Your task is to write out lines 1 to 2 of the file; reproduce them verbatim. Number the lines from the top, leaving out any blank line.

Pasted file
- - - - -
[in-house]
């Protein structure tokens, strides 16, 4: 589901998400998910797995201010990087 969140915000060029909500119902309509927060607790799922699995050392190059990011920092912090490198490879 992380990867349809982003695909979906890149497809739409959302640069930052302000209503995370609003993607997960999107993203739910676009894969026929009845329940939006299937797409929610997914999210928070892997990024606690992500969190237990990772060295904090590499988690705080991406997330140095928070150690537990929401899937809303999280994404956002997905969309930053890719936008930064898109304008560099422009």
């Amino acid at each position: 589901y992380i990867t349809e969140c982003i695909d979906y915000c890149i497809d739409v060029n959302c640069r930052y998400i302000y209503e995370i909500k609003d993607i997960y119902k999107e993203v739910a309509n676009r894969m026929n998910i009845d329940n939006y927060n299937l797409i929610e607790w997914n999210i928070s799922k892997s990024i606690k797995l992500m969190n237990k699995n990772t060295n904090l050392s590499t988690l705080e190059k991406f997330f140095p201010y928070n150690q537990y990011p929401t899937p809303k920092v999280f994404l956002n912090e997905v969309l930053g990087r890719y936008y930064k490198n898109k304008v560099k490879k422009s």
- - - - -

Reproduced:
[in-house]
């Protein structure tokens, strides 16, 4: 589901998400998910797995201010990087 969140915000060029909500119902309509927060607790799922699995050392190059990011920092912090490198490879 992380990867349809982003695909979906890149497809739409959302640069930052302000209503995370609003993607997960999107993203739910676009894969026929009845329940939006299937797409929610997914999210928070892997990024606690992500969190237990990772060295904090590499988690705080991406997330140095928070150690537990929401899937809303999280994404956002997905969309930053890719936008930064898109304008560099422009």